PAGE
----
Scheduling for efficiency and fairness in systems with redundancy

Kristen Gardner*, Mor Harchol-Balter, Esa Hyytiä, Rhonda Righter

*Corresponding author for this work

Research output: Contribution to journalArticlepeer-review

11 Citations (Scopus)

Abstract

Server-side variability – the idea that the same job can take longer to run on one server than another due to server-dependent factors – isan increasingly important concern in many queueing systems. One strategy for overcoming server-side variability to achieve low response time is redundancy, under which jobs create copies of themselves and send these copies to multiple different servers, waiting for only one copy to complete service. Most of the existing theoretical work on redundancy has focused on developing bounds, approximations, and exact analysis to study the response time gains offered by redundancy. However, response time is not the only important metric in redundancy systems: in addition to providing low overall response time, the system should also be fair in the sense that no job class should have a worse mean response time in the system with redundancy than it did in the system before redundancy is allowed. In this paper we use scheduling to address the simultaneous goals of (1) achieving low response time and (2) maintaining fairness across job classes. We develop new exact analysis for per-class response time under First-Come First-Served (FCFS) scheduling for a general type of system structure; our analysis shows that FCFS can be unfair in that it can hurt non-redundant jobs. We then introduce the Least Redundant First (LRF) scheduling policy, which we prove is optimal with respect to overall system response time, but which can be unfair in that it can hurt the jobs that become redundant. Finally, we introduce the Primaries First (PF) scheduling policy, which is provably fair and also achieves excellent overall mean response time.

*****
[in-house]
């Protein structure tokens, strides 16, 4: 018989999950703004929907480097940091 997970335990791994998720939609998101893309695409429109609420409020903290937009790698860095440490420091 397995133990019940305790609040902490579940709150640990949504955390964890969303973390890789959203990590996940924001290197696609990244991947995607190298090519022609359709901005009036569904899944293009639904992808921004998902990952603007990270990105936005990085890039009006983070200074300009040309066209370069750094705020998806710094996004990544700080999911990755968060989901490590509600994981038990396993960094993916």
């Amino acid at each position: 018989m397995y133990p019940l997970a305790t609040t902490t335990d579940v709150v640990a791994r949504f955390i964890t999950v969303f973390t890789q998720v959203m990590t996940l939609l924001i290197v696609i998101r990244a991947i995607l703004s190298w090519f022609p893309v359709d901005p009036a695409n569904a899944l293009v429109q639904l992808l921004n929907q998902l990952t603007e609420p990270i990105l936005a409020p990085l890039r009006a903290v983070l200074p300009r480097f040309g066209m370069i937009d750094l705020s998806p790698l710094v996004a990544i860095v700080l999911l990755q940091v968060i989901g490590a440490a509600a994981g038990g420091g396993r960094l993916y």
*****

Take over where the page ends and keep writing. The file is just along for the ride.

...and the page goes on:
Original languageEnglish
Pages (from-to)1-25
Number of pages25
JournalPerformance Evaluation
Volume116
DOIs
Publication statusPublished - Nov 2017

Bibliographical note

Funding Information:
This work was supported by the NSF under grants NSF-XPS-1629444 , NSF-CMMI-1538204 , and NSF-CMMI-1334194 ; by a Google Faculty Research Award; by a Facebook Faculty Gift; by a Google Anita Borg Memorial Scholarship; by the Siebel Scholars Program; and by the Academy of Finland for the FQ4BD project (grant no. 296206 ). We would like to thank the referees for their detailed feedback. Appendix A

Funding Information: